Frick Double Cylinder Steam Engine

Are There Any Frick 8x10 Double Cylinder Steam Engines Still in Existence?


| July/August 2000



12025 Steven Avenue, Smithsburg, Maryland 21783

My friends and I have talked over the years about the big Frick 8 x 10 double cylinder steam engine. We have heard stories about the engines, but have never been able to find if any are still around. Here is some of what was said:

These letters come from the Frick Engine Club Bulletins 

What is the truth about the Frick 8 x 10 D. C. T.?

In order to compete with the big engines in the West, Frick came out with an 8 x 10 double cylinder traction engine in 1911. This engine had 24" drive wheels and 12" front wheels. Some people close to the factory I have talked with claim there were six of these engines made, and all shipped to the same place in the Midwest. Searchers of the Frick records up to 1916 do not confirm these claims. I have only found the record of two engines. These two 8 x 10 DCT engines were built in 1909. Engine #13797 was shipped November 22, 1911, to Cooper Machinery Company in St. Louis, Missouri. The second engine #14009 was shipped November 19, 1913, to Dukehart Machinery, Smyrna, Nebraska, and some two years after it was built. Frick listed the 8x10 UCT in their 1911, 1912 and 1913 price lists, but did not list it in their 1914 price list. This would seem to indicate that the 8 x 10 DCT wasn't a howling success and was dropped after these two engines were made and shipped.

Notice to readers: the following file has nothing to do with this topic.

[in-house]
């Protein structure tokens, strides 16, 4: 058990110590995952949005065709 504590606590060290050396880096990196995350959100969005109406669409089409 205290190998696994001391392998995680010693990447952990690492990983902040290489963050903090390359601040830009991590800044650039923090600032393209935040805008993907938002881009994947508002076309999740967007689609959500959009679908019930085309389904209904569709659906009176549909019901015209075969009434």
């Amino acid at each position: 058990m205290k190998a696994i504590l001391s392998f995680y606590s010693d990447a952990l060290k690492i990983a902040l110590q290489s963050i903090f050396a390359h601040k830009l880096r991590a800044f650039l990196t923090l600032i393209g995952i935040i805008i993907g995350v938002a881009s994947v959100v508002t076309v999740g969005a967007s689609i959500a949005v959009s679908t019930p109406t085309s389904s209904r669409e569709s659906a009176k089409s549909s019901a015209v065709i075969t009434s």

From a different bulletin 

Bill Strayer goes on to say that in the early fifties he met a Mr. J. D. Roberts, of McLean, Illinois, at an engine show in northwestern Ohio. During their conversation, he learned that Roberts had worked at the Frick branch in Illinois, so he asked him about the big engines. Mr. Roberts was surprised that Bill knew anything about these big engines and went on to say that he had personally unloaded four of these big engines from rail cars at the Illinois branch. Mr. Roberts further said that the freight cost from Pennsylvania to the west kept Frick from being competitive with the western made engines.